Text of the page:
Peter Frampton may have survived two major accidents -- one in an automobile and one in the film "Sgt. Pepper" -- but he has apparently not overcome those career derailments. At a scantily attended Merriweather Post Pavilion last night, Frampton unveiled his new Springsteen haircut and increasingly hardened approach. The question is: Can Frampton Come Alive Again?

His show suggests many obstacles, but that's nothing new to Frampton. He overcame his good looks and built up credence, first with Humble Pie and then with his own groups, becoming the first rock artist to pave a platinum brick road with the sweat of nonstop touring. Frampton enthralled his constituency with articulate and emotive guitar playing, fragile yet flexible vocals, and a cheery, unmenacing pop stance reflected in fluid melodies and facile lyrics; after a three-year road show, his fans bought close to 10 million souvenir, live double albums.

Now, Frampton's career is beginning to resemble one of his bittersweet guitar solos -- 10 years of scene-setting leading up to the blazing passage of 1977's live monster, followed by a redundant stating of familiar melodies. Frampton has dropped his acoustic set entirely and, except for a few old favorites like "Lines on My Face" and "Show Me the Way," has chosen to accent the hard-line approach. He has not lost the ability to structure succulent guitar lines, but his workaday voice has lost its saving grace: the sense of innocence.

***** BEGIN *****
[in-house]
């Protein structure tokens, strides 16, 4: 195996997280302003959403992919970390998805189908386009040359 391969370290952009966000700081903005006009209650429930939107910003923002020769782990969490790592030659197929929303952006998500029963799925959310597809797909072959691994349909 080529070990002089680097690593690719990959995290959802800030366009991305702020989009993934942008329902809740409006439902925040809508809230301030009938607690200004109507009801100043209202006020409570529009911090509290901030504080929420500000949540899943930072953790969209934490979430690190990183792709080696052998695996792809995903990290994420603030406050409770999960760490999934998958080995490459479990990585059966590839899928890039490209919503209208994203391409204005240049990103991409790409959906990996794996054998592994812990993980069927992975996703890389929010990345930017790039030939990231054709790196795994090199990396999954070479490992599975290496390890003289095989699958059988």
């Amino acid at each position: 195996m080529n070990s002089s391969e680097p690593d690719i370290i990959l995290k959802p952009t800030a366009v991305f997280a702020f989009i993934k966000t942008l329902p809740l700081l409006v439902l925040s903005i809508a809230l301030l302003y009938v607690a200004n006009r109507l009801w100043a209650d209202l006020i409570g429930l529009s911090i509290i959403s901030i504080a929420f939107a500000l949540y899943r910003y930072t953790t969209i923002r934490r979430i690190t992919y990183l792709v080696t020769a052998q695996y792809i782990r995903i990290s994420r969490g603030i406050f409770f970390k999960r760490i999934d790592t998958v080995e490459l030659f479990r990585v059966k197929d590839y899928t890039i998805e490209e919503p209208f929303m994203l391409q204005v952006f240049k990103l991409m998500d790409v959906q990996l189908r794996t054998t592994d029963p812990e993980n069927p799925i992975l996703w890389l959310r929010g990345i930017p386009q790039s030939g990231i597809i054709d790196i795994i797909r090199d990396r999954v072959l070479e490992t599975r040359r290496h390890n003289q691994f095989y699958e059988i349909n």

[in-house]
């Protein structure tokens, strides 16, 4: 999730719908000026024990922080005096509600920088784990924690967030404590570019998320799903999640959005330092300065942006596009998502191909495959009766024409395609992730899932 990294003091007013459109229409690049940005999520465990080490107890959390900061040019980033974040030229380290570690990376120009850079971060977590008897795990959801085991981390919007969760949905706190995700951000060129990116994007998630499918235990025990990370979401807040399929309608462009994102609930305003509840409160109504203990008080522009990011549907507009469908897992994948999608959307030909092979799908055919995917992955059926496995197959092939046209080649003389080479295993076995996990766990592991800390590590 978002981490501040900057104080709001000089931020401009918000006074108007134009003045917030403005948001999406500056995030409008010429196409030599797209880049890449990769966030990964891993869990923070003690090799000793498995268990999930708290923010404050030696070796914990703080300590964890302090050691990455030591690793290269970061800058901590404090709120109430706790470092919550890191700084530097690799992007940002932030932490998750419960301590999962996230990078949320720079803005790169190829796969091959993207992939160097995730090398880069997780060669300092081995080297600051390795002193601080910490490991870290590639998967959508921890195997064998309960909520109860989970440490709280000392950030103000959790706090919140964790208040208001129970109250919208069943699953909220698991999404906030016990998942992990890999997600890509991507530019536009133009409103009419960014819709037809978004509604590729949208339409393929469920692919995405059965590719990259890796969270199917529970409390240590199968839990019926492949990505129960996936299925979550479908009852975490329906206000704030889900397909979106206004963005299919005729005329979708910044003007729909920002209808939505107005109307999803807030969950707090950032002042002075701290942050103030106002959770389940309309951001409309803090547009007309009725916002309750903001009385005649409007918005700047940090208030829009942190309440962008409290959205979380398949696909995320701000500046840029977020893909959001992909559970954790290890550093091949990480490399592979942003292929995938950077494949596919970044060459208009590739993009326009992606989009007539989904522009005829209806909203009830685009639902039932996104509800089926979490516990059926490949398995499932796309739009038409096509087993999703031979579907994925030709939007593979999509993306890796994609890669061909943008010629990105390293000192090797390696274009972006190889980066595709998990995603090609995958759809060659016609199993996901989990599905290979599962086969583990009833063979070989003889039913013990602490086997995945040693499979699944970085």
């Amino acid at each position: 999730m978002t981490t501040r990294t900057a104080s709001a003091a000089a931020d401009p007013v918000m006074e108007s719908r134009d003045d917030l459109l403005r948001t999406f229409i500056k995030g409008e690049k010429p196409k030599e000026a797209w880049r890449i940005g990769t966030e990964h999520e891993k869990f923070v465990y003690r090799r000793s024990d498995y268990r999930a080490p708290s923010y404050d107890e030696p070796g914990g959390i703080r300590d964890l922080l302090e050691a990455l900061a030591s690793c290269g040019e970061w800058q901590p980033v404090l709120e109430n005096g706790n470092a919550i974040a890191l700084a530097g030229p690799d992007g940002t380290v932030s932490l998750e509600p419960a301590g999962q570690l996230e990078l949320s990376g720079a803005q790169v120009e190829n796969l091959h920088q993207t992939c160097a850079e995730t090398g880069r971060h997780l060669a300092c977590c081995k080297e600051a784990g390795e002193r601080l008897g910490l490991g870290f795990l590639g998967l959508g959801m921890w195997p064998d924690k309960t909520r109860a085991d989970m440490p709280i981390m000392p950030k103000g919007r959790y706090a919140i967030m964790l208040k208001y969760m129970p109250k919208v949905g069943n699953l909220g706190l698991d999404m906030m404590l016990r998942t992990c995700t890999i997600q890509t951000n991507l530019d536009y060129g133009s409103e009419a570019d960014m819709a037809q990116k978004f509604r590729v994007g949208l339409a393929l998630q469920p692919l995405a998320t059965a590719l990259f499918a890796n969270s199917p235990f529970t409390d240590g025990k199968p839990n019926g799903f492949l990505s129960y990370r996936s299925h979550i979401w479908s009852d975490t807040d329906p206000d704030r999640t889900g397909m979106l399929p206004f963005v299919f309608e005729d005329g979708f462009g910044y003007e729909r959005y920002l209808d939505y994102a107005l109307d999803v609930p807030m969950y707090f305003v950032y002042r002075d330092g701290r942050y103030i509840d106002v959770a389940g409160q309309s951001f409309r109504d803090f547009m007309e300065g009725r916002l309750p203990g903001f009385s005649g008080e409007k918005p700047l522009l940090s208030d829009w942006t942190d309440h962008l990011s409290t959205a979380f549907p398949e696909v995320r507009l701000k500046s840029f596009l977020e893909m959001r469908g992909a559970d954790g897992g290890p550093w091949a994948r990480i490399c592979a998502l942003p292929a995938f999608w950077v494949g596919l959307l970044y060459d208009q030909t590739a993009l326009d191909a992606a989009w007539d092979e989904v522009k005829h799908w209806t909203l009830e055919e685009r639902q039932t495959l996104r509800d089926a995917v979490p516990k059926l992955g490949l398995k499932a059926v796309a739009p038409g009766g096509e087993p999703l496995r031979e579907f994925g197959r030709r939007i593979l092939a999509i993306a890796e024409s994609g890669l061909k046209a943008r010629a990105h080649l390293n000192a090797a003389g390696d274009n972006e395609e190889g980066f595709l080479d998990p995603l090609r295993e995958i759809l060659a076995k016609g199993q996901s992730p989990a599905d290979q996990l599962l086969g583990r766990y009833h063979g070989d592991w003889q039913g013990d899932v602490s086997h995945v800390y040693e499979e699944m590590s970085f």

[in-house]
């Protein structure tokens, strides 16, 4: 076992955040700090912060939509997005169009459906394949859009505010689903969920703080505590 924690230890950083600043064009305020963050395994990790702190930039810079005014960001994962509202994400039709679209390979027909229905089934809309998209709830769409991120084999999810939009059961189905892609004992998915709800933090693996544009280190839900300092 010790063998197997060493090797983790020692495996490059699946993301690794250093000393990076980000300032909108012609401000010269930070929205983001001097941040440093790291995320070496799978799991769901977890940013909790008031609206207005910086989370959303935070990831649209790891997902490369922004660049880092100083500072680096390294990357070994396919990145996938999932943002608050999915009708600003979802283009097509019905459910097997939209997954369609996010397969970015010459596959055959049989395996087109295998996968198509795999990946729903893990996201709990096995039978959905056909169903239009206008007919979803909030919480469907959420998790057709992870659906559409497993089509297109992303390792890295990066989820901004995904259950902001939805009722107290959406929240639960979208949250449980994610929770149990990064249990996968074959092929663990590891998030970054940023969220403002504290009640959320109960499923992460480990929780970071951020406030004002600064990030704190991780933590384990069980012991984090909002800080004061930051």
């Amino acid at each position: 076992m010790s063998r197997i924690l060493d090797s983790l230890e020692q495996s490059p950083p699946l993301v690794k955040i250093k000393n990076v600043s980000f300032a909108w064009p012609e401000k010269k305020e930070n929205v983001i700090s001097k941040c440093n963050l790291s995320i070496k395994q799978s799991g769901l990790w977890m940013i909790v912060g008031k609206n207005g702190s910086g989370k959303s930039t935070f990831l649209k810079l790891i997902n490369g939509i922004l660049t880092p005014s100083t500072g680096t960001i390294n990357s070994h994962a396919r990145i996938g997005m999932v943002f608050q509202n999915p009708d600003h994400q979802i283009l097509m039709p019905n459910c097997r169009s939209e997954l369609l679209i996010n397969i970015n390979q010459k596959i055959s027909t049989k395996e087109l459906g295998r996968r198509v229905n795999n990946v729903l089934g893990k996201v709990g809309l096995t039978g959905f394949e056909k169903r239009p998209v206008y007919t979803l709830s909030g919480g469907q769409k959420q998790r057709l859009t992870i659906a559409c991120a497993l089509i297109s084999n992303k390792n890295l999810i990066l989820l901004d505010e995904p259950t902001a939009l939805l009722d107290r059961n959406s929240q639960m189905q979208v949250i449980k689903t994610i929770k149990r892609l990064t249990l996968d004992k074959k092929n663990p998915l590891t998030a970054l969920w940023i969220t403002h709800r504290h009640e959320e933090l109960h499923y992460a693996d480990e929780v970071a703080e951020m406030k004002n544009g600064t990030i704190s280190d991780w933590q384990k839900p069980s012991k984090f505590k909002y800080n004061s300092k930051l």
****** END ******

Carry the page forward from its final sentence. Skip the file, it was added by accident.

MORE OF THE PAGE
The 3,000 fans at the Pavilion cheered him on unreservedly . . . and undeservedly. It's ironic that a decade after leaving it, Frampton should not only be eating but sounding like Humble Pie; it makes that "Coming Alive" period look like just another pretty phase.